Registry Development and Non-Surgical Treatment Options for Chronic Exertional Compartment Syndrome as part of Collaboratory for Musculoskeletal Injury and Rehabilitation Reserach

Project Details


Funded by Defense Health Agency

The current standard for definitive treatment of CECS is surgical fasciotomy of the involved compartments. According to a 2016 systematic review, surgical intervention for CECS is successful in only 66% of those affected, with 13% of patients reporting complications from surgery, and 6% needing a repeat procedure. A 2014 retrospective review of military members showed that only 59% of patients who underwent elective fasciotomy for CECS were able to return to full duty while 22% of the patients that were treated with fasciotomy were eventually medically discharged. One of the reasons for the limited success rate, is an incomplete understanding of the pathophysiology coupled with proper patient selection.

Military sports medicine clinics at Fort Belvoir Community Hospital (FBCH) and USU have been utilizing BoNT-A injections for the non-surgical treatment of CECS. A retrospective review of patients with CECS treated with BoNT-A at FBCH Sports Medicine Clinic from 2014 to 2017 provided data on twenty-nine patients who were treated with BoNT-A for CECS. Prior to treatment, none of the 29 patients were able to perform their desired activity and 24% were unable to run one mile without severe leg pain. After botulinum injections, these numbers improved to 66% and 72% respectively. Sixty-nine percent of patients reported that they were satisfied or somewhat satisfied with their treatment, twelve patients continued to have sustained relief by the time they were contacted, and seven patients experienced a recurrence of symptoms. In those with recurrence, the mean duration of improvement was 7.8 months. Of note,11 patients received both BoNT-A and fasciotomy during their treatment course. Only one patient reported a favorable response to fasciotomy and failure with BoNT-A, suggesting that BoNT-A injections might be predictive of success with fasciotomy.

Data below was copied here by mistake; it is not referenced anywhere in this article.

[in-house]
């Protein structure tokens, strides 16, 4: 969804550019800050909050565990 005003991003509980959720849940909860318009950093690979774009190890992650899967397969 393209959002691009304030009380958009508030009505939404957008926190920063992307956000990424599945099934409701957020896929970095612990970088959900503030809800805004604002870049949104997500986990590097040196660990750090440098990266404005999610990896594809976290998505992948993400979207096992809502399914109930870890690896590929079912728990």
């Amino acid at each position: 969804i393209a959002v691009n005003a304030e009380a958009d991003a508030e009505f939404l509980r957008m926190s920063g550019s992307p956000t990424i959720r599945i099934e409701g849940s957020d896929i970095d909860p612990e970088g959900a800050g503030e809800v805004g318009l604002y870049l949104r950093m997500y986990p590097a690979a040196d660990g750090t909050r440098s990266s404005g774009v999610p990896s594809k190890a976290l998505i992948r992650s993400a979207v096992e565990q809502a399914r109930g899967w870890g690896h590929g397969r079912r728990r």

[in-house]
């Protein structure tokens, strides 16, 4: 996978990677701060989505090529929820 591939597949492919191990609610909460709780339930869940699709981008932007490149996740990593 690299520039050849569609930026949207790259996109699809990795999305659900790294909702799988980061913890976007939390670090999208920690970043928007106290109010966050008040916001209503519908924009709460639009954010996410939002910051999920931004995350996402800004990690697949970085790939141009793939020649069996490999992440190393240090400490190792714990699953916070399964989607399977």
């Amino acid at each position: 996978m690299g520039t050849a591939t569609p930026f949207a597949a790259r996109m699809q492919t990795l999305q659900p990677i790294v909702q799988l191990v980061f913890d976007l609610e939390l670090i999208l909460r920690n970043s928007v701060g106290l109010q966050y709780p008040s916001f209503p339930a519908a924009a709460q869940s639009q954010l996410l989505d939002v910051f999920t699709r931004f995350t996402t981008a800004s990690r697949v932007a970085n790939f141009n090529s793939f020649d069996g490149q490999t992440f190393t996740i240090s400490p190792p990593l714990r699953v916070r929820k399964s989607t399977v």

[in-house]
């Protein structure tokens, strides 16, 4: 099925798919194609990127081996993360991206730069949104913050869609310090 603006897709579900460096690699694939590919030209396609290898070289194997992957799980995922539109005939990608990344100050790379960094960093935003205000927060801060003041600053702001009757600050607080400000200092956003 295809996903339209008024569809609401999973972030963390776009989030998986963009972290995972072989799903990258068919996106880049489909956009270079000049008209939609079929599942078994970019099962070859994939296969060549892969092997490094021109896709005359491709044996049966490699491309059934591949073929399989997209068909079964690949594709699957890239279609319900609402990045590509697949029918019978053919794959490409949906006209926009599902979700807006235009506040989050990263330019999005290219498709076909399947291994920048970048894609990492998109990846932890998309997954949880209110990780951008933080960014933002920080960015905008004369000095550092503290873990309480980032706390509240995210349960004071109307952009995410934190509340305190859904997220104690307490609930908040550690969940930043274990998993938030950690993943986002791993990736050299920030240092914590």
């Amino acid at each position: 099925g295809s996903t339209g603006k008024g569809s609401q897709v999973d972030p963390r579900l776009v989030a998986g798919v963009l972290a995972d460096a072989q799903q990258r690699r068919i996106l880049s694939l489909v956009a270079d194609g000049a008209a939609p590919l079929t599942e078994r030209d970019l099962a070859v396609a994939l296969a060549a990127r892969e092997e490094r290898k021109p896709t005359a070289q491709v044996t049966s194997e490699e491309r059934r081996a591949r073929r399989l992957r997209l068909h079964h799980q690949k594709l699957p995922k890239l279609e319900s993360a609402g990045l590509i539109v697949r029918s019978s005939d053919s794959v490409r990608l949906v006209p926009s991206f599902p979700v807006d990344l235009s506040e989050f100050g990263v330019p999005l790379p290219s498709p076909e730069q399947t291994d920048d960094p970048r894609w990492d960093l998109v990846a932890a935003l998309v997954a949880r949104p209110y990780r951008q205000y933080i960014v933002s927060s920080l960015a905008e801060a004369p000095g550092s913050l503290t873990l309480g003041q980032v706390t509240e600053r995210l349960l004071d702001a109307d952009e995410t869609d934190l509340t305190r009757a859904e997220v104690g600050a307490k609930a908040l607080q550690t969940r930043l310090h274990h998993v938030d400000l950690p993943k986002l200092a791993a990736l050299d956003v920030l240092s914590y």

The purpose of this grant application is to create a registry across all MTFs for CECS to compare diagnostic and therapeutic data. We will simultaneously assess the effectiveness of non-surgical treatments options for chronic exertional compartment syndrome as well as test the use of xylocaine injections to predict success for non-surgical or surgical options at selected sites. This study will also determine if successful gait retraining, either home based or supervised, is essential to positive results Furthermore this study will also determine if BoNT-A injections plus gait retraining is better than either treatment alone. Finally, this study would determine if xylocaine injections could predict who will benefit from BoNT-A injections or fasciotomy.

Key findings

Data analysis phase
Effective start/end date1/01/18 → …


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